President Biden recently announced that he plans to crack down on travel “junk fees,” including airlines charging fees for families to sit together. While no laws have been passed yet, United Airlines is being proactive with its new family seating policy. This a positive move, with even better optics. I’m sure we’ll see other airlines follow.
In this post:
How United Airlines will seat families together
United Airlines has a new family seating policy, making it easier than ever before for children under 12 years of age to sit next to an adult in their party for free. This is even being offered on basic economy tickets, which ordinarily don’t offer free seat assignments.
This new policy is made possible through a series of investments in a new seatmap feature, which dynamically finds available adjacent seats at the time of booking:
- The system first reviews all available economy seats to try to assign seats together
- If they’re not available, preferred seats will be opened up (these aren’t extra legroom Economy Plus seats, but rather just standard economy seats that are more desirable)
Customers will start seeing these options immediately, and the complete policy change will go into effect in early March. Note that this new feature doesn’t apply to first class, Polaris, or Economy Plus, since there aren’t realistically ways for seats to be opened up there.
In the event that adjacent seats aren’t available prior to travel (for example, due to a last minute booking, a full flight, or an unscheduled aircraft change), United’s new policy will allow customers to switch for free to a flight to the same destination with adjacent seat availability in the same cabin. Customers won’t be charged if there’s a difference in fare between the original and new flight.
Here’s how United’s Chief Customer Officer, Linda Jojo, describes this development:
“In an era where more families are working in a hybrid environment, they’re traveling more often – and they’re flying United. We’re focused on delivering a great experience for our younger passengers and their parents and know it often starts with the right seat. We look forward to rolling out more family-friendly features this year.”
This is very well played on United Airlines’ part
This initiative from United is impressive on a couple of levels.
First of all, United has invested an incredible amount of money in technology in recent years, and this is a pretty clear reflection of that. The fact that United can roll out something like this so quickly suggests the technology has been there for some time, as I imagine that this is something other airlines would struggle implementing so quickly.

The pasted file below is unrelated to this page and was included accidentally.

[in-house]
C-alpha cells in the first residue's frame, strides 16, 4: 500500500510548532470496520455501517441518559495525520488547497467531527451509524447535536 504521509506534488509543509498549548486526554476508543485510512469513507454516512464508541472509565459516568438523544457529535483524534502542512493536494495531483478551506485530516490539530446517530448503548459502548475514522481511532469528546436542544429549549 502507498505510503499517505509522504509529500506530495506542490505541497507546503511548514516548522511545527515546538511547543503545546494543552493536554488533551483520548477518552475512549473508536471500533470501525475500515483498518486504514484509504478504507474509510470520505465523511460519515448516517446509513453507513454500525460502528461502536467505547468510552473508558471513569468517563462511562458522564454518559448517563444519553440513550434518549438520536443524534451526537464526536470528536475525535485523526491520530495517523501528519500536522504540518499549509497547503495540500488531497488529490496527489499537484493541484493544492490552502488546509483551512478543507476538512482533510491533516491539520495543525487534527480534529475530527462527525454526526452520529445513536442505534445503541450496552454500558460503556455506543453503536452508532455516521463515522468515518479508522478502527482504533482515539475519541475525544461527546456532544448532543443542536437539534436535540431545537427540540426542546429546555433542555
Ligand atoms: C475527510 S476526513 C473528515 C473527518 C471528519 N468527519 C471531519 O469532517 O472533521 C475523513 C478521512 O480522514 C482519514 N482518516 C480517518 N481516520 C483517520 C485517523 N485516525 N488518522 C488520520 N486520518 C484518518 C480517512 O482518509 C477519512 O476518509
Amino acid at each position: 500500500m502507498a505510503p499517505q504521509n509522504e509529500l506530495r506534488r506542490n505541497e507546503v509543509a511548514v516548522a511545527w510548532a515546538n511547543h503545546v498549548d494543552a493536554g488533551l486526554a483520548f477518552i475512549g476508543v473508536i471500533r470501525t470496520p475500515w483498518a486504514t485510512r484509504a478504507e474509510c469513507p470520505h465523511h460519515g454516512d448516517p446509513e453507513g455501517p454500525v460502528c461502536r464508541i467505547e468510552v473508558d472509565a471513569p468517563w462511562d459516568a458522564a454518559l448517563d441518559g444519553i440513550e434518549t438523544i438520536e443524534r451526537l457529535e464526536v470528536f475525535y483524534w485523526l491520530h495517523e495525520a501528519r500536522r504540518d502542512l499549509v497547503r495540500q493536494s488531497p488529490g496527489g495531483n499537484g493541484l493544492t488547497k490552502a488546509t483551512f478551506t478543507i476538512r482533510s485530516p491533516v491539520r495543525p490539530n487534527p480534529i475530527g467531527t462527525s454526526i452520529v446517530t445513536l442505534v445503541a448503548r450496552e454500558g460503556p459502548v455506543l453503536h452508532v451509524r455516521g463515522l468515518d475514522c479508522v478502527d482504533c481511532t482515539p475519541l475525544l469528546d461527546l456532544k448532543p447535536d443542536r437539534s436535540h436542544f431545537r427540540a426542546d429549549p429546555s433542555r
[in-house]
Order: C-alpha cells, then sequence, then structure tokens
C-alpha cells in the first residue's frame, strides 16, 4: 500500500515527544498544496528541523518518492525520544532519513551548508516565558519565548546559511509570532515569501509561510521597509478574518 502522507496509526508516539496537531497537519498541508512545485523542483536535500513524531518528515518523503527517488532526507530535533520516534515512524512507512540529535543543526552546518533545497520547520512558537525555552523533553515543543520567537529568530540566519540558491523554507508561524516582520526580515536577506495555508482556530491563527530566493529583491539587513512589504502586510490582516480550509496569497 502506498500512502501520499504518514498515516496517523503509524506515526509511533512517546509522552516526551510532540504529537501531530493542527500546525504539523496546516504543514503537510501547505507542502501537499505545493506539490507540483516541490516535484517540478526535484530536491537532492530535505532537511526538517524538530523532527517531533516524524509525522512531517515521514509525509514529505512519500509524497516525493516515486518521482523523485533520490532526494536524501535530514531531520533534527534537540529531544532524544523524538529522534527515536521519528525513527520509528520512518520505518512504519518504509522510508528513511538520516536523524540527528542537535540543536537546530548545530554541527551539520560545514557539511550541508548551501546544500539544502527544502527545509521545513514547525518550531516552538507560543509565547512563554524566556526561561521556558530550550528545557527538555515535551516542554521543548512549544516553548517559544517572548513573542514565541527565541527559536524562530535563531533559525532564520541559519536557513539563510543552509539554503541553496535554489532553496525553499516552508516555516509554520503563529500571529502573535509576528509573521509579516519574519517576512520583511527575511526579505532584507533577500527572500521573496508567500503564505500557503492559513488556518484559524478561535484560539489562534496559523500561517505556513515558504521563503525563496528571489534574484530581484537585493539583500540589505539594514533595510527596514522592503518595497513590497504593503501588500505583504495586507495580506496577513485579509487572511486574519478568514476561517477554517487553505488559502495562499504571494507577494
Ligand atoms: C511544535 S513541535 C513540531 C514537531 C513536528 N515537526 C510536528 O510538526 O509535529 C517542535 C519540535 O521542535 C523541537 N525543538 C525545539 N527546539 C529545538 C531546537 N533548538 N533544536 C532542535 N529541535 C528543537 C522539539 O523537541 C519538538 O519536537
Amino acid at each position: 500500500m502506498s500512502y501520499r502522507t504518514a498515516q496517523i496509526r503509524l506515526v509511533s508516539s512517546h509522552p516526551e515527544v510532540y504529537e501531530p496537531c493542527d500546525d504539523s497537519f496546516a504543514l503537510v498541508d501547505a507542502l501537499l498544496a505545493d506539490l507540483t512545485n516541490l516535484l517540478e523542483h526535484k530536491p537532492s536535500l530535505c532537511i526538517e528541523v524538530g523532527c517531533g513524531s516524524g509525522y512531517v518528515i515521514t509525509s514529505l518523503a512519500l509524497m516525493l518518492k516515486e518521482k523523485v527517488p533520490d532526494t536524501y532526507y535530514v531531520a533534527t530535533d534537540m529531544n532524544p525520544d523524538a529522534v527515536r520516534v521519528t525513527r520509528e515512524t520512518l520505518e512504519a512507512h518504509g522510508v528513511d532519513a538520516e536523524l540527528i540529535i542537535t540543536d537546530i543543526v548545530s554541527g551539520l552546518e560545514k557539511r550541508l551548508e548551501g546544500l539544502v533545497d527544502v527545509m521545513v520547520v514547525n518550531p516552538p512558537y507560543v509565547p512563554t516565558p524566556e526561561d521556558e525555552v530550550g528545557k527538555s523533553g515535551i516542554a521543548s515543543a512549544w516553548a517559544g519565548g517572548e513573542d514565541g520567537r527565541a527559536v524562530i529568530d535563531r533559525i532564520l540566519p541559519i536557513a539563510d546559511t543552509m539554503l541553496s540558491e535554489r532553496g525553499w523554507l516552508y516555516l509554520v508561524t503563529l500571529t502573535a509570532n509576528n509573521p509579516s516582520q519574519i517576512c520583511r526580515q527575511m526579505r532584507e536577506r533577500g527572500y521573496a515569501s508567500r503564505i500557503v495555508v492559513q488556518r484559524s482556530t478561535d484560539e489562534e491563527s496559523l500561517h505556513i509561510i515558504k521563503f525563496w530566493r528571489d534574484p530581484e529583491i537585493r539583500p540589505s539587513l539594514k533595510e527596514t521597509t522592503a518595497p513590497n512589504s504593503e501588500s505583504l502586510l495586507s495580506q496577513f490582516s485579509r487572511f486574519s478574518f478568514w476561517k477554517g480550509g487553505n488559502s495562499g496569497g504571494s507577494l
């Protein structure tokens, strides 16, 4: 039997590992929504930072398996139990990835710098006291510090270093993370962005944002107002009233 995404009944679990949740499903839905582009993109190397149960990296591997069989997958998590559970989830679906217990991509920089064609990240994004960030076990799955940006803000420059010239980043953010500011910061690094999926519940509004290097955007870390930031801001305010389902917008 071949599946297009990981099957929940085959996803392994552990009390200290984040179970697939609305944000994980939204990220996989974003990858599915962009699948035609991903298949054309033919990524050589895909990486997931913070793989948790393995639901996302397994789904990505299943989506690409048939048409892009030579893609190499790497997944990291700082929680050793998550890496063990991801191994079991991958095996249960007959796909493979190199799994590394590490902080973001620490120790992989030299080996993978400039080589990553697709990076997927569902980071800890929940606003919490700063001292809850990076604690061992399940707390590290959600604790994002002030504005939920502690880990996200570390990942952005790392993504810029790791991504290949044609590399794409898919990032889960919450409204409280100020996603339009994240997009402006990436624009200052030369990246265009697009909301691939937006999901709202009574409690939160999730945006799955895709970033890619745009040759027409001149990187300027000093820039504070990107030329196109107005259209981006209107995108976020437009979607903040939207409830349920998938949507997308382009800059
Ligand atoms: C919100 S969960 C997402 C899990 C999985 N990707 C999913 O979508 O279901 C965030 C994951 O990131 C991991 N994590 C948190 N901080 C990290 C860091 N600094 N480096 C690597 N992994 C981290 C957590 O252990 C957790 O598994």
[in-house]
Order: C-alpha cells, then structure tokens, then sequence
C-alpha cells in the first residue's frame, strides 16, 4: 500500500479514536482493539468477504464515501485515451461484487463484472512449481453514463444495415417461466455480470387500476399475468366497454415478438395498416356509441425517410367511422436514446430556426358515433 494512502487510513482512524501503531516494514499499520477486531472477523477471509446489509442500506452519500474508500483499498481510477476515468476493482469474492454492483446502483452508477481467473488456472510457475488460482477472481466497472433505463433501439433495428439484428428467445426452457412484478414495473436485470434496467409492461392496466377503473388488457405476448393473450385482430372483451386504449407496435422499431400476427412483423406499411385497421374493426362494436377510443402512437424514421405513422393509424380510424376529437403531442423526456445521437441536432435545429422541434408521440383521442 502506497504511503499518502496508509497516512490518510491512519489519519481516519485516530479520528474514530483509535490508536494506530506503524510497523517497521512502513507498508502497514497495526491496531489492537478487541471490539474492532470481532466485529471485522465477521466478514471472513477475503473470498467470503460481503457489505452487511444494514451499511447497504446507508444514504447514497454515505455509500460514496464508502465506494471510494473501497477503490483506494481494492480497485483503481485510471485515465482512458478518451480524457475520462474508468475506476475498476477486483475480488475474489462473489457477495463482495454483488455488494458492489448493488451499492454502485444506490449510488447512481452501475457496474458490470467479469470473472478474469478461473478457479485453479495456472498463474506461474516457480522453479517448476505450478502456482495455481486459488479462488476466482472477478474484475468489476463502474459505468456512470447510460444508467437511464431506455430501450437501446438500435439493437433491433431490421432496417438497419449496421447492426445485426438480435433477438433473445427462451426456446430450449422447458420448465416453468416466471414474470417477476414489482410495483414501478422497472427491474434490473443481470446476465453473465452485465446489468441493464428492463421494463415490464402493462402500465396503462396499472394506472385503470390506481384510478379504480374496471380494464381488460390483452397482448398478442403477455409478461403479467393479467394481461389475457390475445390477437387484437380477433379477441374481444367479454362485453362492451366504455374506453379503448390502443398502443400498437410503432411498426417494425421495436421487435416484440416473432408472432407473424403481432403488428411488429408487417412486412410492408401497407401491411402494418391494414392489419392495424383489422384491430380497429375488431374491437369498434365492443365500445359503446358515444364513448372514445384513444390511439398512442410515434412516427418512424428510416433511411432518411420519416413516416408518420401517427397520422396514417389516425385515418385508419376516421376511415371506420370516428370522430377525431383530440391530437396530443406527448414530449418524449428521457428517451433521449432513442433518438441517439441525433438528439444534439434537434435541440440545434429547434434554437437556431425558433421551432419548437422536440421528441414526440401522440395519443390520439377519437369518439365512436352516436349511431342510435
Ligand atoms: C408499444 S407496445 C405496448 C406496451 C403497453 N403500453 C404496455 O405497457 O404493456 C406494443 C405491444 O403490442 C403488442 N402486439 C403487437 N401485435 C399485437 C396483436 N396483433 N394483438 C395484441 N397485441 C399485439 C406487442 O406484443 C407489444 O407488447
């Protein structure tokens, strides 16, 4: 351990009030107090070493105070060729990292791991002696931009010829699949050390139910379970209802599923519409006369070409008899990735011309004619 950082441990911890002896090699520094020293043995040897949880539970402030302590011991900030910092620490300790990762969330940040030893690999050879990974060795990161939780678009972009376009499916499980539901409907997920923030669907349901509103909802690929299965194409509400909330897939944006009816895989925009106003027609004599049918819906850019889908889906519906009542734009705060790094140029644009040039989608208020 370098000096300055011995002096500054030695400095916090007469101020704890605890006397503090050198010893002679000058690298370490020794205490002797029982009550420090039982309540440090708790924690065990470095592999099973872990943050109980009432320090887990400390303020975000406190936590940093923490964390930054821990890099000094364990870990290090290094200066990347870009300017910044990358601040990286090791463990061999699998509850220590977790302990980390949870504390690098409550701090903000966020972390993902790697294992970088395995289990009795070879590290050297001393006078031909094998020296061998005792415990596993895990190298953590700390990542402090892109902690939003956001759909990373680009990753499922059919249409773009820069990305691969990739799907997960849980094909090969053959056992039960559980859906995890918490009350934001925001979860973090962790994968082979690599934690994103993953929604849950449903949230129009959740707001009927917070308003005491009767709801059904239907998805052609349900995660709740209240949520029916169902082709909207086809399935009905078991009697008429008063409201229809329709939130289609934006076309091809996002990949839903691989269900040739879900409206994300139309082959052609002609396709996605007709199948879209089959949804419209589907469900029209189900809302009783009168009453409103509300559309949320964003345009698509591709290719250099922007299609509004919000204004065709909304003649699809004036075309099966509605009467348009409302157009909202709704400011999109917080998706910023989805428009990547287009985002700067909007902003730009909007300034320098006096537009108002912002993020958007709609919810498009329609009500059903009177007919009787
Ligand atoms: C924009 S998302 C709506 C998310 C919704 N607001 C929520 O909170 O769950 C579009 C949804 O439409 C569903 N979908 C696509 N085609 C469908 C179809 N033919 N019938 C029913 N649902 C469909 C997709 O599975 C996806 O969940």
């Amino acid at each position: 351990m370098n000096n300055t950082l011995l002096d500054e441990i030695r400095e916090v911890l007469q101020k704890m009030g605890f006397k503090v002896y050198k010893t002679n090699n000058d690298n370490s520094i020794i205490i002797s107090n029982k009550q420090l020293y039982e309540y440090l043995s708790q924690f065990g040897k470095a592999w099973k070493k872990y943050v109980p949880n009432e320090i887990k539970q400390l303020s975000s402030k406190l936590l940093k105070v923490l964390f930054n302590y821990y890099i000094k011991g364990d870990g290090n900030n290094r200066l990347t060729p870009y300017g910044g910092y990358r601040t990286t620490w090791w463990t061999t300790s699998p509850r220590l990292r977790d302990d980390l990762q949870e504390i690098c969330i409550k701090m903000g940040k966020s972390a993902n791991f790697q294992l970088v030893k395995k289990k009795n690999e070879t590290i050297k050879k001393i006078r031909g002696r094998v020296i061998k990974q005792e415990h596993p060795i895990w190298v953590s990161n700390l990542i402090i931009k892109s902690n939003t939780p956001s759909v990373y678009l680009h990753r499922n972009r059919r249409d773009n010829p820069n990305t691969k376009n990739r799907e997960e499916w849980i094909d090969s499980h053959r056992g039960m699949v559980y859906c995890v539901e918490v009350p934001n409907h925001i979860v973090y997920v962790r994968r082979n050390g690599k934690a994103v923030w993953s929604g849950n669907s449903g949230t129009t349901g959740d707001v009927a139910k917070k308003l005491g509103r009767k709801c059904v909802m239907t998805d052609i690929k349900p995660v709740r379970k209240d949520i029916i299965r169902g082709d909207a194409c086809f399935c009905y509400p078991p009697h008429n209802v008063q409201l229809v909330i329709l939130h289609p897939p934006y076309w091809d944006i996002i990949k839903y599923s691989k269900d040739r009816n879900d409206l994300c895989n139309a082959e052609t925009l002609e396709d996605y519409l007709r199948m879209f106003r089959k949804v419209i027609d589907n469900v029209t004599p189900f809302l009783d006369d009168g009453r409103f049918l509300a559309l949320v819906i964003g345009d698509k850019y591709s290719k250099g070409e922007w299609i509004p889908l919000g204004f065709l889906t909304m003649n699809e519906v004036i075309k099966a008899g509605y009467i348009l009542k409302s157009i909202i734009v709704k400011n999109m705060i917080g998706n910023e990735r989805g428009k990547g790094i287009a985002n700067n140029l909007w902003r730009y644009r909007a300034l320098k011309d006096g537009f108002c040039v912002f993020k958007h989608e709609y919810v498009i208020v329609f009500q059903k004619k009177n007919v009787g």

Second of all, this is a genuinely customer friendly move with great optics. The reality is that if families can’t sit together, it can quickly sour an experience for a family, and it can cause a bit of chaos at the gate or onboard, as people try to be reseated to accommodate families. The optics of this are also great in terms of United voluntarily complying with new government regulations before they’re even implemented.
I think these moves are part of an overall shift whereby United has gone from being the last of the “big three” carriers in just about every way, to now leading the way in many areas. Don’t get me wrong, United is far from perfect — the airline still has a service culture issue (at least compared to Delta), United’s Wi-Fi offering is weak, and Polaris catering has become downright terrible.
But still, overall United is headed in the right direction, in my opinion, and Scott Kirby is doing a good job slowly transforming the airline for the better.
President Biden has promised he’ll crack down on fees for families sitting together on planes, and United is proactively complying with this, prior to any laws even being passed.
United has a new feature that will automatically assign standard economy seats together when traveling with children under 12. On top of that, this opens up preferred seats if regular economy seats aren’t available, and even allows families to switch to other flights that have adjacent seats available.
This is really well played on United’s part. The execution and speed of implementation here is a pleasant surprise.
What do you make of United’s new family seating policy?